So the question becomes; where does that leave universities?
Brands with the weight of Harvard or MIT, will not be at as much as risk as middle-of-the road universities. Those without a globally recognised brand or a strong reputation in a particular discipline will have a dwindling place in this new era of education.
Smart universities will identify their own niche, where their researchers lead the world, and invest in building reputation globally.
‘Jack of all trades’ universities face the risk of being ‘masters of none’ and will not build the prestige of institutions that are known for being world leaders in particular fields.
So what can I do?
Aside from getting a job at Harvard, leaving the sector or boarding up the windows prematurely, here are my thoughts;
- Be the catalyst - evangelise disruption
You may feel like Noah warning of a coming flood on a sunny day, but if you have the ear of senior people talk to them. Challenge the executive to think through the threat and opportunity of disruption at a fundamental level. No individual can prepare an institution for the changes to come but hopefully you can be the catalyst that gets people talking and working towards the steps below.
- Encourage investment in creating the best online educational experience around your niche
Assuming you can identify a viable niche, work at creating the best online content and online experiences for this discipline. Think video, think rich media, think interactivity and when you have done that, make it available on the best platforms to build audience and grow brand recognition. The steps you take around your niche may form the pilot approach to modularising your content so that even if accreditation changes, your educational content can still be a revenue stream for the university.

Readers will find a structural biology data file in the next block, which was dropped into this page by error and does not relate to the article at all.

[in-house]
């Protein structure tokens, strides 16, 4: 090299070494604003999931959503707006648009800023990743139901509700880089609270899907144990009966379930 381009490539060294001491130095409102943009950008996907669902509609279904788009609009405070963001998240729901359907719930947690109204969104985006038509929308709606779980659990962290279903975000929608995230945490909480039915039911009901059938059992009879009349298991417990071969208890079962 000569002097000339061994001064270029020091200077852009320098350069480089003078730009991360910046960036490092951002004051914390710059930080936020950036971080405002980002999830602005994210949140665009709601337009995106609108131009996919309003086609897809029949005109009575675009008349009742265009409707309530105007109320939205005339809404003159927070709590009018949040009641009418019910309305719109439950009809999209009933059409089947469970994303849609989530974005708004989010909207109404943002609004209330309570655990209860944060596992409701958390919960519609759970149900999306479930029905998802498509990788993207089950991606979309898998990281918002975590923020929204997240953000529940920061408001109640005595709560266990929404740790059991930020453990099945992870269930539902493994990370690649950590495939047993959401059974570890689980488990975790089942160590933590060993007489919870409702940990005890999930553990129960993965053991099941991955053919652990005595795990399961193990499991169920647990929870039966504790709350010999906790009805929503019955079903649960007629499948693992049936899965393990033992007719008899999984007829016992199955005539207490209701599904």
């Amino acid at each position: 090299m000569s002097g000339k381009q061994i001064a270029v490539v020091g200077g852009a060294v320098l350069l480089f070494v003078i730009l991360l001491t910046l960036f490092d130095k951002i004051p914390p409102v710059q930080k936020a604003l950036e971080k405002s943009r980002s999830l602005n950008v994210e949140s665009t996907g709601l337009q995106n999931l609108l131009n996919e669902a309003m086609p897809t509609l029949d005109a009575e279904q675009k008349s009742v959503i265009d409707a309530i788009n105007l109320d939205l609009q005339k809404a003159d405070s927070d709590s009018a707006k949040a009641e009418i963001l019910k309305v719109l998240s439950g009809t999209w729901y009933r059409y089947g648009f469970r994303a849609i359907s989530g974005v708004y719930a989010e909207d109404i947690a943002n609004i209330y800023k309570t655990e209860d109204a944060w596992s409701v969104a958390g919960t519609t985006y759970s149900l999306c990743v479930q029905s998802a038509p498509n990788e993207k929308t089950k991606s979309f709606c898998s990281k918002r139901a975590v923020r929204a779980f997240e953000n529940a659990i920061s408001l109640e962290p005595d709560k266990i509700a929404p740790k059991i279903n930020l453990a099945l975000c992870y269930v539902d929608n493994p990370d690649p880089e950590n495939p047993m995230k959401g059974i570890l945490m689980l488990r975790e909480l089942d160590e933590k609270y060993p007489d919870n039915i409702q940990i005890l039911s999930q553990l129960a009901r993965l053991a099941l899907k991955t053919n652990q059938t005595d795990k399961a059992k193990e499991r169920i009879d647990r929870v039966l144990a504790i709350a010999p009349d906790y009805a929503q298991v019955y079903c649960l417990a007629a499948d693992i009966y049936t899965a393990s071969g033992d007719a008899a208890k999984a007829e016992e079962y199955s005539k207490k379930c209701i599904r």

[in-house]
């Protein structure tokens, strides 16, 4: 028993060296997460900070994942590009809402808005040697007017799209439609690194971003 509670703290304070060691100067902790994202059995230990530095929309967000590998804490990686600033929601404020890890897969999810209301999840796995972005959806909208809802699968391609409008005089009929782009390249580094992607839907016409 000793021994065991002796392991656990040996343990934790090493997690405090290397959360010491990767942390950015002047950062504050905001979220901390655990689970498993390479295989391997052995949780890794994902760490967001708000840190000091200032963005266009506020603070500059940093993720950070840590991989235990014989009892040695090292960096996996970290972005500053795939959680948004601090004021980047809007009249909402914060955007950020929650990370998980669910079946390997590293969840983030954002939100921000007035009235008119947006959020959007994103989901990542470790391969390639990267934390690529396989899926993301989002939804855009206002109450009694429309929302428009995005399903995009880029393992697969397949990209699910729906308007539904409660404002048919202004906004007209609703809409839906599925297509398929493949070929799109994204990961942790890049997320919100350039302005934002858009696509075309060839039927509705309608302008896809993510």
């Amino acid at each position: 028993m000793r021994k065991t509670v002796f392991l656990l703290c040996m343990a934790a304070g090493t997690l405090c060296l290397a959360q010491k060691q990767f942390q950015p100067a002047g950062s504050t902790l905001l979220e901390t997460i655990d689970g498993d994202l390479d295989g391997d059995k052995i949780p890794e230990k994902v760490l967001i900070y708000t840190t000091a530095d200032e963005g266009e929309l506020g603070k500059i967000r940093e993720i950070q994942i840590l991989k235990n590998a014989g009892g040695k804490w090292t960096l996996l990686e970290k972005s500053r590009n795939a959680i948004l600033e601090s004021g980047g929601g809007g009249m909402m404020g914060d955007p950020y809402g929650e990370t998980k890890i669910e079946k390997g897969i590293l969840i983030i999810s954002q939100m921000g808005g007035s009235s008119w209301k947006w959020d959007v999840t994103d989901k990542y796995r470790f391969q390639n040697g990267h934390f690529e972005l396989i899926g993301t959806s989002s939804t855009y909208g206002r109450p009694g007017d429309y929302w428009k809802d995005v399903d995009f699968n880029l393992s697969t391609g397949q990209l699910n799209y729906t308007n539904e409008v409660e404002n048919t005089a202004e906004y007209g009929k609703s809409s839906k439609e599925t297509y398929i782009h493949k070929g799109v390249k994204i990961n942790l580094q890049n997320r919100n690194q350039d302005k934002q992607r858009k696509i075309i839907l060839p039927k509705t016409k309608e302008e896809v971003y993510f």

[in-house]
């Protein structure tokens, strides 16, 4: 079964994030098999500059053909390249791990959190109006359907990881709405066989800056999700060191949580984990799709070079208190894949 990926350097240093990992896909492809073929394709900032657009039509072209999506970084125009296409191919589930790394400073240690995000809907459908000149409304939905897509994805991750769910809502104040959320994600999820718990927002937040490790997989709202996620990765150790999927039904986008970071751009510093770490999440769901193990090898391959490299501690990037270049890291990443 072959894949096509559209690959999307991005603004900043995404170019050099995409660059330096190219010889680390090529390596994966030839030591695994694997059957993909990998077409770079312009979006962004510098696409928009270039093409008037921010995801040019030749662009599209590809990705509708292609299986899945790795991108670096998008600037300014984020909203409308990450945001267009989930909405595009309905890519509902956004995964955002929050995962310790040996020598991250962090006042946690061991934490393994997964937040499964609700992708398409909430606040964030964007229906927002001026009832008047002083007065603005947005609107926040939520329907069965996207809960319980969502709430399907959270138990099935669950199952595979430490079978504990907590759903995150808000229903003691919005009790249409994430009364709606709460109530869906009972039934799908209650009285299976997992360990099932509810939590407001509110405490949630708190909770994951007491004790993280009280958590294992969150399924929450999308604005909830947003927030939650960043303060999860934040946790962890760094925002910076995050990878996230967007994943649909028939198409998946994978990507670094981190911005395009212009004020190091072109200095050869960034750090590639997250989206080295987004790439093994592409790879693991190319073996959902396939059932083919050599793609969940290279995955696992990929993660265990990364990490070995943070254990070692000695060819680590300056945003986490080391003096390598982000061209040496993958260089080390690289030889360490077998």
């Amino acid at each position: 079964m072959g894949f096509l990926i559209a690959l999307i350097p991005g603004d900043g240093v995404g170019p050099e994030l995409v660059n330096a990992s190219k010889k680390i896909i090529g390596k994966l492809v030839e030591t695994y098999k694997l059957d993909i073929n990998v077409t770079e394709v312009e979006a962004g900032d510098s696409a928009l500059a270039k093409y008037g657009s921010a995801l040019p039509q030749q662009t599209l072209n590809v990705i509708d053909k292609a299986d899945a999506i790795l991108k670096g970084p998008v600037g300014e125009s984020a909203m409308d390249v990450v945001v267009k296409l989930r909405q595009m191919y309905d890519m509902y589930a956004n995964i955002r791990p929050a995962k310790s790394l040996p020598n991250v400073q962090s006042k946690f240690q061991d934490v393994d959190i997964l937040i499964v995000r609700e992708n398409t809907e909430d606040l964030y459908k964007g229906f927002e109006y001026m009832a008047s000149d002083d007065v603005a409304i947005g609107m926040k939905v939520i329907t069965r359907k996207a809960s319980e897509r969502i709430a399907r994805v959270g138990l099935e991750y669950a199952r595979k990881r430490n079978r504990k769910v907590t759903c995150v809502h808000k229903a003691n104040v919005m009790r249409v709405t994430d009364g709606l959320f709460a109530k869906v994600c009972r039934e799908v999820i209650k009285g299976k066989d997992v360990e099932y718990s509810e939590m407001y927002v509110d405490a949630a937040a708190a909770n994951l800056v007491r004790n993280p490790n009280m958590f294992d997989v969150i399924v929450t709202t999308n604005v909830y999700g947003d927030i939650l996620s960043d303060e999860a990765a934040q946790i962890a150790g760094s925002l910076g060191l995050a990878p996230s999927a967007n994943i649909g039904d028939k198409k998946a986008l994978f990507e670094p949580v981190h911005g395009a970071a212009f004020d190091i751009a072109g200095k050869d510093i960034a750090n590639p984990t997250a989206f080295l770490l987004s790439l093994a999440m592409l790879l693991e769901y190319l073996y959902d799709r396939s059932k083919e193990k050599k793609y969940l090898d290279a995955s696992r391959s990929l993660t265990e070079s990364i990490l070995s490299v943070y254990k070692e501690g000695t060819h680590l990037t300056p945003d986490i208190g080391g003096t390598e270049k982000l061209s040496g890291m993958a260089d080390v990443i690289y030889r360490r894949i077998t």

- Partner with the leaders in the disruption
Research the platforms and players that are most likely to lead the changes in accreditation and partner with them. Even if accreditation changes, there will still be a need for educational content so work with the disruptors to be on the front foot, adapting your business model in advance rather than playing catch up as disruption comes knocking.
- Build agility into your systems
While it is clear that education will be disrupted, the exact shape of that disruption is, as yet, unclear. Rather than doing nothing and hoping for the best, creating systems and platforms that can adapt to change is critical. Educational content should be standardised so that it can be integrated and aggregated to other systems. Data should be integrated and standardised so that it can play nicely with other systems should disruptive forces require. Core systems should be considered in terms of their flexibility to adapt to new business models and requirements to inter-operate with external systems.
With the right partners who understand the challenges you face, institutions can work towards adapting in advance rather than playing catch up when disruption comes knocking.
A version of this post was first published on Campus Review.